Now that the set has been released and we’ve had a bit of time to play around with some of the more interesting cards from the spoiler, it’s time to see where to fit in some of the new cards. Right now there are only a couple of cards I see making a serious impact and the rest mostly serving as roleplayers alongside their Wade/Lebron counterparts for the vet minimum. For the short list of build-around cards I think are worth pursuing:
I’m sure there’s room for others to possibly make a serious impact, but those are the cards I see with a lot of raw power for the cost. Their drawbacks aren’t outrageous like Time Reversal and don’t necessarily need entirely new decks built around them to make good use of them. So these quickly stand out as the cards I want to start with when analyzing impact to this type of format.
Starting with Fauna Shaman, we have two easy choices right off the bat; both Next Level Bant and drag-out attrition Naya decks could both get a lot of value from the Shaman. Obviously any Fauna Shaman shell using Vengevine is going to get a big advantage, but in particular the GW pairing tends to have the best 1-of utility creatures to nab. Qasali Pridemage is hardly exciting, but having one around to kill a pesky Oblivion Ring or Behemoth Sledge is always appreciated. Dauntless Escort is a pretty miserable guy on his own, but obviously having one around to back up an army is sweet. However you don’t want to go nuts with your toolbox and the reason why Fauna Shaman is so exciting for Naya is because it just fetches your best cards which you already have plenty of, essentially making the rich even richer.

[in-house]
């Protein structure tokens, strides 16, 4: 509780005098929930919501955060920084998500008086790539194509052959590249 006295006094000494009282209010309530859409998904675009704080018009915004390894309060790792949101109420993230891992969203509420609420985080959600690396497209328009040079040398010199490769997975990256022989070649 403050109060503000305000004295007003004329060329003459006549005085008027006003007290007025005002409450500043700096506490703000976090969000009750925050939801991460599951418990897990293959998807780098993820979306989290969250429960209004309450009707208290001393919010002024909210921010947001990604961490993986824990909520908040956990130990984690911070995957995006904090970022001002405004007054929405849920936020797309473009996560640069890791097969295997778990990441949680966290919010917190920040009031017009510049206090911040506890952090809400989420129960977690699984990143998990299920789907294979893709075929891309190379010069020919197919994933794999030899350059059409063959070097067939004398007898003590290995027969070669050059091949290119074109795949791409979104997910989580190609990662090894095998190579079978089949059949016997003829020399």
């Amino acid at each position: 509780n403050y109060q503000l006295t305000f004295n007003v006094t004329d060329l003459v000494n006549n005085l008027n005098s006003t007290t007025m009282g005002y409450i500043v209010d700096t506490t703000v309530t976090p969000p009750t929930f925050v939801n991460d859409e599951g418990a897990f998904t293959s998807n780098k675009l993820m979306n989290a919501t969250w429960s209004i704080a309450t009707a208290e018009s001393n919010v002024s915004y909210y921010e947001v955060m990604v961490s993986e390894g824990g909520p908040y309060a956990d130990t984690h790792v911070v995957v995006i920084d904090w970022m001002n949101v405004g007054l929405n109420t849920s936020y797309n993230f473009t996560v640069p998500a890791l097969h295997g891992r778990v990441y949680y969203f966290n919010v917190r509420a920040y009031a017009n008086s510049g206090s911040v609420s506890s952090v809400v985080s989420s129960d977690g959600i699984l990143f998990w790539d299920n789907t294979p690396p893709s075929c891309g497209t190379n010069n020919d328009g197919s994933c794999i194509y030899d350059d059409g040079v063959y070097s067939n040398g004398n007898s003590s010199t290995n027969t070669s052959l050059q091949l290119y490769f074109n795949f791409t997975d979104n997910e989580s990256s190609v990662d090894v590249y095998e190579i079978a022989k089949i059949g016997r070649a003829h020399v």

Still I’d be lying if my first thought was toward fair use of Fauna Shaman, my first thought was to throw it into UGB and go nuts. Now for those that never saw the UB Dredge deck post-Vengevine, it was effectively a cheaty midrange deck that didn’t actually pay for any of the creatures it expected to kill you with. It just consisted of many Merfolk Looters with the main win being the triple-threat of Vengevine, Bloodghast and Extractor Demon. Since it was a deck consisting of 30 some-odd creatures, Eldrazi Monument also sometimes made a show-stopping appearance, often ending the game on the spot. There were two problems with the deck. First is that if it couldn’t find Vengevine or Eldrazi Monument, the deck generally sat around and did nothing. The second problem was being very weak against decks that aimed to kill you on turn five like Mono-Red and Mythic.
For our purposes, Fauna Shaman is yet another way to help out with one of those issues while not being completely useless against stalling Mythic. It may not sound like much, but the ability to find Sedraxis Alchemist could often buy multiple turns much like a turn three Jace single-handedly stomps certain Mythic draws. With that sort of glowing recommendation it can’t possibly end up failing!
28 Matches later
Ok so it ended up failing, shut up. The problem with Fauna Shaman in these types of decks is that it isn’t [card]Survival of the Fittest[/card]. What I mean by that is the card won’t carry the deck even if it stays alive and is just a nice thing to have around. Unfortunately this deck needs something strong enough to just carry it in matches where your early drops die or you have a ton of pressure put on you early. The deck needed a serious redesign to make up ground in those matches, so it quickly got sent to the backburner. Oddly enough if there’s enough time in the season for a Control deck turnaround that pushes strong aggro back down, then it could be a great deck to prey upon the metagame.